• CO2 (carbon dioxide): The product of complete combustion. The best air/fuel mixture gives you the highest CO2 reading. The ideal ignition-timing advance will also create the highest CO2 reading.
  • O2 (oxygen): A high O2 reading indicates a lean mixture, possibly due to an exhaust leak or a “hot” cam (Note: when O2 readings are above 2 to 3%, CO readings may be diluted by the extra O2).
  • NOx (oxides of nitrogen): A gas created by excessive combustion chamber heat. In many cases, a high NOx reading is related to excessive ignition spark advance. This causes high flame temperatures too early in the combustion process. This increase in NOx can be used as an indicator of excessive combustion temperatures, which can cause a ping or detonation problem that can lead to engine damage.
The above chart shows the gases in the exhaust that an infrared exhaust gas analyzer reads and how the gases change as the air/fuel mixture changes. The 14.7 to 1 stoichiometric calculation assumes pure gasoline. Reformulated/oxygenated gasoline needs a slightly richer ratio to be stoichiometric.

Wideband tuning

The air/fuel mixture can also be checked with a wideband oxygen sensor installed in the exhaust system. The sensor signal is then read by a digital air/fuel meter. This method determines the air/fuel mixture by looking at the oxygen/unburned combustibles in the exhaust. The readings can be very accurate, but false readings can be created by anything would changes the oxygen or unburned combustible content of the exhaust. These false readings are created when the sensor “sees” the excessive oxygen that can come from a misfire, a supercharged engine’s “blow-through” effect (at lower engine speeds), a high performance camshaft’s valve overlap, or an exhaust leak.

Using a wideband oxygen sensor-based air/fuel meter system requires that you know what air/fuel mixture your engine needs for each driving condition. This data should be available from your engine builder, or you can use an infrared exhaust gas analyzer to help you determine what air/fuel mixture allows your engine to run at its best. An extended range oxygen sensor can read air/fuel mixtures as rich as 9 to 1 and as lean as 19 to 1 (the traditional switching-type oxygen sensor is only accurate at air/fuel mixtures of around 14.7 to 1). This method has the advantage of extremely fast reaction times for the readings, but the accuracy of the reading can be affected by engine misfire, detonation, or exhaust sample dilution.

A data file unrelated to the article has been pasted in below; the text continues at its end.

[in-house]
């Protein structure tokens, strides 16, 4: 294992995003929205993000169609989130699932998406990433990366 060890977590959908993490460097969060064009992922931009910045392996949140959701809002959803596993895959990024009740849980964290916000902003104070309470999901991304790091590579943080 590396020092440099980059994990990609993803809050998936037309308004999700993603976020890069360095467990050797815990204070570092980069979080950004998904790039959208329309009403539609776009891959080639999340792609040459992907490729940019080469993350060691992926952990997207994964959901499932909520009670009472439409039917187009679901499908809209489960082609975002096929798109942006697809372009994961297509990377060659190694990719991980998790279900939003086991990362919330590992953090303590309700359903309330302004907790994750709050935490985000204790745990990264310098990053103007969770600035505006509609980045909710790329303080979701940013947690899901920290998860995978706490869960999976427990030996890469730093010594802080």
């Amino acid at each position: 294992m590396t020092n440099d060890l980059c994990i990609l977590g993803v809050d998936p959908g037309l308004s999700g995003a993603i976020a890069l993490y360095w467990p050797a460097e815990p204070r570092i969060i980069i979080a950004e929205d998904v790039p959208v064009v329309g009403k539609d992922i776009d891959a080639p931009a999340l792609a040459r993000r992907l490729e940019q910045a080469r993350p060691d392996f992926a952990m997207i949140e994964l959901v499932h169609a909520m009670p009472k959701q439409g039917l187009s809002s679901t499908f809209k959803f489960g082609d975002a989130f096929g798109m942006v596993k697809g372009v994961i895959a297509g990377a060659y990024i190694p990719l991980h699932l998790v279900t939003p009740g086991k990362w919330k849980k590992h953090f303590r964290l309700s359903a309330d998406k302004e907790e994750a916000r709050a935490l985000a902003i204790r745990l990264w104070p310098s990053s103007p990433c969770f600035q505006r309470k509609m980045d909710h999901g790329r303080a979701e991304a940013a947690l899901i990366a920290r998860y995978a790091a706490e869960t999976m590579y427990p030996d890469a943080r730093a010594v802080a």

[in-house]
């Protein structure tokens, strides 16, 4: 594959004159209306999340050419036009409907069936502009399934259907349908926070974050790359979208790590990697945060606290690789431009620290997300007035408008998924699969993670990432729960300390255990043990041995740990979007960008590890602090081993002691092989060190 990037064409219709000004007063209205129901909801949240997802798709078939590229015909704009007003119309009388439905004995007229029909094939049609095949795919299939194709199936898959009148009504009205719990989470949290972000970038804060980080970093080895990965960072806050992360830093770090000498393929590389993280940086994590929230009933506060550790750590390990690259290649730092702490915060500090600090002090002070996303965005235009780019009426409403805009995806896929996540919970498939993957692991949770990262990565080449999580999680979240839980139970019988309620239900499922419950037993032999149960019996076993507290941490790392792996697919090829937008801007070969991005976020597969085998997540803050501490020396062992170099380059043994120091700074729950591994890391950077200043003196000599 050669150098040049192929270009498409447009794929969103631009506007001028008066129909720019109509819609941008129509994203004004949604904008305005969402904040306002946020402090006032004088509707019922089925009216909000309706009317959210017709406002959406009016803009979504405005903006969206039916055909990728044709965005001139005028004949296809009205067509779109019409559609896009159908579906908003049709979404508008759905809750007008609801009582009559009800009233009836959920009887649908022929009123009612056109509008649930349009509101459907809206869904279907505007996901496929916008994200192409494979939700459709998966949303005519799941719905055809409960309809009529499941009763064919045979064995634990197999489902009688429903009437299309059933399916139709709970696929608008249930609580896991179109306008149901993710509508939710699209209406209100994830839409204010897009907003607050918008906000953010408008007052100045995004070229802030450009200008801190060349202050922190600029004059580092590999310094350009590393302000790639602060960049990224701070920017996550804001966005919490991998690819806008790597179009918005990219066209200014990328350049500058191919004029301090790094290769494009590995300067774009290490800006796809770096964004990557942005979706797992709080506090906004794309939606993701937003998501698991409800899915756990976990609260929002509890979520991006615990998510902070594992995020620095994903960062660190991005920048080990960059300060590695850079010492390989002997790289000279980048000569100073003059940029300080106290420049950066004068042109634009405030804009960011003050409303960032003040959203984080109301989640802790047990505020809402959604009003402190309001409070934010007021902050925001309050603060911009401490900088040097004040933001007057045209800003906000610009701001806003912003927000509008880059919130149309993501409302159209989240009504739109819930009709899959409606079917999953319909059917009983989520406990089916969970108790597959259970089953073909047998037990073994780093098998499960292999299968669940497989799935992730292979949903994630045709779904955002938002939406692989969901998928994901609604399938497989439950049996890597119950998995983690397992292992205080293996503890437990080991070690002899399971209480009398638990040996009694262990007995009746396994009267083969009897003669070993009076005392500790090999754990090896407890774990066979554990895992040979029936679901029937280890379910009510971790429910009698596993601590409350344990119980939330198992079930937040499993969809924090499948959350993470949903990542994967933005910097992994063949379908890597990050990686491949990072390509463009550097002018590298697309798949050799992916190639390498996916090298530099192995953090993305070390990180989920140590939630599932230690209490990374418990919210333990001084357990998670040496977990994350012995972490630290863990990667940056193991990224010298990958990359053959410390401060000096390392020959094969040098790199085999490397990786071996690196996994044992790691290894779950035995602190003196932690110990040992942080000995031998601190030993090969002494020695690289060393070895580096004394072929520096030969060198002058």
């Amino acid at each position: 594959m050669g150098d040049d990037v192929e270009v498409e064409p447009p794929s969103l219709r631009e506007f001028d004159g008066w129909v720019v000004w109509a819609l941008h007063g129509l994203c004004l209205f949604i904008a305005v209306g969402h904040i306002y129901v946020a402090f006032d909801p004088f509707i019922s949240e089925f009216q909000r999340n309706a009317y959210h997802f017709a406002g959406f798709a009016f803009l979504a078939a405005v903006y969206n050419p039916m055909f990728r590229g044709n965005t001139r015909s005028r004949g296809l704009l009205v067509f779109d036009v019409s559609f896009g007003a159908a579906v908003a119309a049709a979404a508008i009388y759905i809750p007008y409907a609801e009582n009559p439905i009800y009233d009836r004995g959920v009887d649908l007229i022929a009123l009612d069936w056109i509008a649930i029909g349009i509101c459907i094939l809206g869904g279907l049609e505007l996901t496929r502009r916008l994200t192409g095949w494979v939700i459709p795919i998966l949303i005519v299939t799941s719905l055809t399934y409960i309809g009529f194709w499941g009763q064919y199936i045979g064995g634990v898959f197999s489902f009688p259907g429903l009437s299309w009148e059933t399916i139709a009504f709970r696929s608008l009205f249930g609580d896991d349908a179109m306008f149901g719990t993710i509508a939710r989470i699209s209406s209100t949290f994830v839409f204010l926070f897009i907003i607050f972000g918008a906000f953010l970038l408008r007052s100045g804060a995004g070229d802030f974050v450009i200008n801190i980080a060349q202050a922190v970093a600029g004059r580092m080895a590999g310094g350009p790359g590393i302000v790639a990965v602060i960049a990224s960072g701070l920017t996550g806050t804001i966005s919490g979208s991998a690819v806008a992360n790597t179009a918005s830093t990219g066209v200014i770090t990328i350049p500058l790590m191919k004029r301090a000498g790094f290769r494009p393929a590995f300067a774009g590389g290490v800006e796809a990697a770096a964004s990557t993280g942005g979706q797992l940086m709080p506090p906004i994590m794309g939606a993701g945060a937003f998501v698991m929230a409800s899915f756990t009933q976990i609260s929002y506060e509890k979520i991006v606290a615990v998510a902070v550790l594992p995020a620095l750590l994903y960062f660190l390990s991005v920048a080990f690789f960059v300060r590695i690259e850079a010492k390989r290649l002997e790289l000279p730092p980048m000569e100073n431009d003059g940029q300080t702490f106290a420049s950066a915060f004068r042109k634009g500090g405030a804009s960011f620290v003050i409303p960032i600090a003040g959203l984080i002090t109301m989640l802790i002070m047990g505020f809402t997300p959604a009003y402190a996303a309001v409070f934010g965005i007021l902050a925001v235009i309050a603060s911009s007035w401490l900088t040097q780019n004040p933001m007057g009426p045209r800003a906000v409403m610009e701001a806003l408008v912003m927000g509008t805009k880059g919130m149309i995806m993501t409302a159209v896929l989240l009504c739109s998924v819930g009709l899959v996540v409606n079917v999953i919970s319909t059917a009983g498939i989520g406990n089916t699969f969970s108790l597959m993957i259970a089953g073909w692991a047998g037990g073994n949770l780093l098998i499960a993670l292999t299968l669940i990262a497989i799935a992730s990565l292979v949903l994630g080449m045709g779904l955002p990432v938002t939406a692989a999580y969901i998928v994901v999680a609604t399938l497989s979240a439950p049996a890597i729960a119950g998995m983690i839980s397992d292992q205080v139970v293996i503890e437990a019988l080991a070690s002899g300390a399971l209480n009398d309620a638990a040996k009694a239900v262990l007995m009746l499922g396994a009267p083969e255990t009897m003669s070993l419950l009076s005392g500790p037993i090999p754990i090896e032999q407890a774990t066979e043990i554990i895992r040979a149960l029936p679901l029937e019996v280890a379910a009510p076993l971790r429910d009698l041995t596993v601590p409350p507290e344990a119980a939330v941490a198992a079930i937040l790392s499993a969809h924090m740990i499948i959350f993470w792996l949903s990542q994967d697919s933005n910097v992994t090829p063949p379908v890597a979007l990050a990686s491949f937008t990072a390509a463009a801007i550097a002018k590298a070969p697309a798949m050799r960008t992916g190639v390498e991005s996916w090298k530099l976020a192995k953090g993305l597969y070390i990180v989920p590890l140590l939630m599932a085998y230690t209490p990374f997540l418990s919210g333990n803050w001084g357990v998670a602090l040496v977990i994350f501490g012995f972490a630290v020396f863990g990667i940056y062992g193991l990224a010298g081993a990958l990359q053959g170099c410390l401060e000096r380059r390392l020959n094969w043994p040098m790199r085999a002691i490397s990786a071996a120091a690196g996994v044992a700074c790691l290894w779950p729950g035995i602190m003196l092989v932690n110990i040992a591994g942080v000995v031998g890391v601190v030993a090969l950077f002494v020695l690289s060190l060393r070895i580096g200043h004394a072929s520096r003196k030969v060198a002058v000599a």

The set-up that we use is the LM-1 Digital Air/Fuel Meter from Innovate Motorsports. This unit can allow you to sample and record the air/fuel mixture data at a rate of 12 samples per second over a period of up to 44 minutes. Then, you can confirm that the tuning changes are giving the targeted fuel mixture.

Best to use both

You’ll get the best tuning results when you use both the exhaust gas analyzer and the wideband oxygen sensor methods. A wideband meter has the advantage of being in real time, while an exhaust gas analyzer has a response time delay of five to 10 seconds. The exhaust gas analyzer, while slower, has the advantage that it not only reads the oxygen/unburned combustibles, but also allows you to determine:

  • the air/fuel mixture by observing the CO reading.
  • the engine’s rate of misfire by observing the HC reading.
  • the engine’s efficiency by observing the CO2 reading.
  • spark knock, detonation or engine ping, which is caused in most cases by overly advanced ignition timing, by observing the NOx reading.

The spark plug color tuning method of days past would only indicate what the average air/fuel mixture was just before you pulled the spark plug.


The Holley double-pumper was one of the first high-performance carburetors, and can still hold its own.

Performance carbs

While original equipment carburetors can be tuned to run quite well, many of our customers want a Holley, Edelbrock or Barry Grant for their cars. Each of these replacement performance carburetor designs has advantages and disadvantages when compared to the others on the market. The Carter-designed AFB and AVS carburetors sold today by Edelbrock as Performer and Thunder carburetors are good, but they’re not the best for a customer who likes to drive his or her car fast around corners (because of the main jet placement and the float bowl design). The Holley and Barry Grant Modular designs are very good, but they do tend to require more maintenance than most others. Our personal preferences dictate that when a customer wants a carburetor with an automatic choke, we recommend a Holley, but when horsepower is the goal, we recommend a Mighty Demon carb from Barry Grant.